Drone Racing League Brings Championship Drone Race to Las Vegas Strip – SportsTravel

The Drone Racing League will return to Las Vegas on Wednesday with its DRL Vegas Championship Race Presented by T-Mobile, the finale of the 2021-22 DRL Algorand World Championship Season.

The championship event was scheduled to coincide with the opening night of CES and will feature 12 drone pilots racing high-speed, custom drones at 90 miles per hour through large scale gates around T-Mobile Arena.

“Las Vegas, especially during the week of CES, sits at the heart of everything that DRL represents — technology innovation, gaming and visually spectacular entertainment,” Drone Racing League Chief Operating Officer Ashley Ellefson said. “We’ve always wanted to bring a live audience event to Las Vegas, where we’ve worked with the Las Vegas Convention and Visitors Authority to host closed-set races and our SIM Tryouts, a player-to-pilot esports tournament, in the past.”

The DRL Vegas Championship Race Presented by T-Mobile, the finale of the 2021-22 DRL Algorand World Championship Season, will take place on a thrilling outdoor course along the Las Vegas strip at T-Mobile Arena on opening night of CES, Wednesday, January 5, 2022.

The event will be held outdoors with masks and social distancing “strongly encouraged,” the DRL said. League partner Draganfly, a drone systems and solutions provider, will sanitize the DRL’s footprint before fans arrive. “Safety is our highest priority and like every other major sports league, DRL continues to monitor Covid implications in real-time, closely follow CDC protocols and adapt our production processes, contingency plans and onsite management roles to maximize the health and wellbeing of our pilots, partners, crew and fans,” Ellefson said.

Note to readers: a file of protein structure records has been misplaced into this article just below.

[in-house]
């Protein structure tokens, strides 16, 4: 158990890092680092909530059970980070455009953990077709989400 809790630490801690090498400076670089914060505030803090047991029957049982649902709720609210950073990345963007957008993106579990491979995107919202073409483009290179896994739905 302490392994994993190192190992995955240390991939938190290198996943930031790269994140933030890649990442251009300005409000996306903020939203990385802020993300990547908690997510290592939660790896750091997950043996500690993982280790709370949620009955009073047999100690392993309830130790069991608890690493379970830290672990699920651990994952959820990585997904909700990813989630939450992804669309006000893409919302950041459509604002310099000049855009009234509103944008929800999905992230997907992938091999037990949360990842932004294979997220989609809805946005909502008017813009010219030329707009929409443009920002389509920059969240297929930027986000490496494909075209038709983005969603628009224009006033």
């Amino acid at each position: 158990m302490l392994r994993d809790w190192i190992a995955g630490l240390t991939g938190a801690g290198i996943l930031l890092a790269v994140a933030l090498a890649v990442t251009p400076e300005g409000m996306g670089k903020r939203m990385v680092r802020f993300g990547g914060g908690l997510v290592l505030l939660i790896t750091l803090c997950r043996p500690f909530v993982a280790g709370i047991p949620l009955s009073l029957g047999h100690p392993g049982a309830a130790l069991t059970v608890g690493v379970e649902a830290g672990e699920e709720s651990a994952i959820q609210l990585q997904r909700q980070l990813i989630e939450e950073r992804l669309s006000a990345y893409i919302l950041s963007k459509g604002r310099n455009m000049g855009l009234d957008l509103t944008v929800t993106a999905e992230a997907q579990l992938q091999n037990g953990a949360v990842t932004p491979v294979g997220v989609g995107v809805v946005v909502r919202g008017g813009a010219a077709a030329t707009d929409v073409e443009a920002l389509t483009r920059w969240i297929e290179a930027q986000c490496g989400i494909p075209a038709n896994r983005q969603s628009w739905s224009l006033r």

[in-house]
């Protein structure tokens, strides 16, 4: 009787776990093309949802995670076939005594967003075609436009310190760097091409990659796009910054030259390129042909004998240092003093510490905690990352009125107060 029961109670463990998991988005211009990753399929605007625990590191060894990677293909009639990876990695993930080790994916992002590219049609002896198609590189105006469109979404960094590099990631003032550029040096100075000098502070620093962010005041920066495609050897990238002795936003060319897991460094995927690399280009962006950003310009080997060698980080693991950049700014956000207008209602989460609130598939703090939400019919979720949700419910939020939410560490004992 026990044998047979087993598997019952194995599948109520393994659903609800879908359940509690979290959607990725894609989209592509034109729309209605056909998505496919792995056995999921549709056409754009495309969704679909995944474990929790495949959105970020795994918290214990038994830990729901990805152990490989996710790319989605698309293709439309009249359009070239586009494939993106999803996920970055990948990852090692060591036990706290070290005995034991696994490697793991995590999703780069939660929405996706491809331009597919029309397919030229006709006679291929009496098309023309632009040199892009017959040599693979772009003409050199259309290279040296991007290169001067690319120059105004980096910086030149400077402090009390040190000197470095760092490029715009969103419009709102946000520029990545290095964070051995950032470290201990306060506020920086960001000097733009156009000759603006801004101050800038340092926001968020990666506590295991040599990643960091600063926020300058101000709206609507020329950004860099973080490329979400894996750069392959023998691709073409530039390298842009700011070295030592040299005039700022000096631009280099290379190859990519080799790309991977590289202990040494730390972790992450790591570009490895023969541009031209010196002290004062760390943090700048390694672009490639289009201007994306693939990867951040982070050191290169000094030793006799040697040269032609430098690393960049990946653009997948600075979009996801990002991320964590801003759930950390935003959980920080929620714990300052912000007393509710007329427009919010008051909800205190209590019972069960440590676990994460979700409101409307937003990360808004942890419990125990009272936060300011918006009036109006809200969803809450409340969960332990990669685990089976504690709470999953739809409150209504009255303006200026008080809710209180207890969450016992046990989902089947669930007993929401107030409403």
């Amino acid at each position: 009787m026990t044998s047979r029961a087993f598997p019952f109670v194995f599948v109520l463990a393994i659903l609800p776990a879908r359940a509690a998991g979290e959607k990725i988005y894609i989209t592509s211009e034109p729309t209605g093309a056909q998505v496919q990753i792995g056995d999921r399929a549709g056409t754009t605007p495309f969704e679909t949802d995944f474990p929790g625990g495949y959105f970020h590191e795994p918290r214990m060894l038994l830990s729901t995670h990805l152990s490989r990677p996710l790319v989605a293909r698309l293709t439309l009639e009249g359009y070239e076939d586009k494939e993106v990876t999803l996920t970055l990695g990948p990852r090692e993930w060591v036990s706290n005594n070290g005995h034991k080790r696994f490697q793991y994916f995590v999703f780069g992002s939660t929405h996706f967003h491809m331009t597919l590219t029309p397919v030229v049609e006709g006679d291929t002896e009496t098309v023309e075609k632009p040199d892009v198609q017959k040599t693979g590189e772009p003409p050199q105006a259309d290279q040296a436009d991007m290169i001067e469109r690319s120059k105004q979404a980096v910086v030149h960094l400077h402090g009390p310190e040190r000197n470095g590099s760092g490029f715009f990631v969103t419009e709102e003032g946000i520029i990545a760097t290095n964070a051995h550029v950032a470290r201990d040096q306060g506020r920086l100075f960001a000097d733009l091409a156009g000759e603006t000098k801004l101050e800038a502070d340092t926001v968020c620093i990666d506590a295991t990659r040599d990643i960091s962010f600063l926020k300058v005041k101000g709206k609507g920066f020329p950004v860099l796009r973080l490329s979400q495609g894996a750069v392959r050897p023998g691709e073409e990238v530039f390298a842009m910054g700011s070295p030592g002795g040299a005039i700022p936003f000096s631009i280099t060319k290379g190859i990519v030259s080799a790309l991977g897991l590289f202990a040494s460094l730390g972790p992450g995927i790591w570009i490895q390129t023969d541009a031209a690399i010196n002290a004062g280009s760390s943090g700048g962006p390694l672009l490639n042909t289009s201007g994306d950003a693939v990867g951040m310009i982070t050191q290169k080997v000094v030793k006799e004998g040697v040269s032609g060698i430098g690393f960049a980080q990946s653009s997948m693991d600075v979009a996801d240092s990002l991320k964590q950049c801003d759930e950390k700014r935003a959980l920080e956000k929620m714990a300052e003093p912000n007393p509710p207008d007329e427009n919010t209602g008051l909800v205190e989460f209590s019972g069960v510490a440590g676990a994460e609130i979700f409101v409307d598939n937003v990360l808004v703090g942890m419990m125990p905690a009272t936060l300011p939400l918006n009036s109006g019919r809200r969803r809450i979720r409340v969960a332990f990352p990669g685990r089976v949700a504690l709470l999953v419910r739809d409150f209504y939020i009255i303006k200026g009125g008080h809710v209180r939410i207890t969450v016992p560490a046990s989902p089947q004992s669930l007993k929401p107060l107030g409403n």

The DRL has also had to spend its past season with a mix of in-person and virtual events. The league has had physical events throughout the country but also virtual contests within the DRL SIM that is available on PlayStation, Xbox, Steam and Epic Games.

“The biggest difference in balancing this hybrid model comes down to the technology that powers our sport IRL and virtually,” Ellefson said. For in-person events, there 600 identical, custom-built racing drones compared to the virtual events from a Cloud-based, virtual production environment. “Given all the complex technology that we create to advance our sport both virtually and IRL, our operations team expands across drone and tech engineers, event producers and media creators that bring the competition to life.”

While the event will be on Wednesday, action will also be broadcast next month on NBC and Twitter, extending the audience that the DRL event will be able to attract.

“It’s all about delivering the best fan experience, creating the most thrilling, high-speed drone racing event and elevating our brand partners with our young, tech-obsessed fan fanbase,” Ellefson said. “From driving real-time conversations on social to surveying fans post-event, we look forward to maximizing the reach, engagement and positive fan feedback.”

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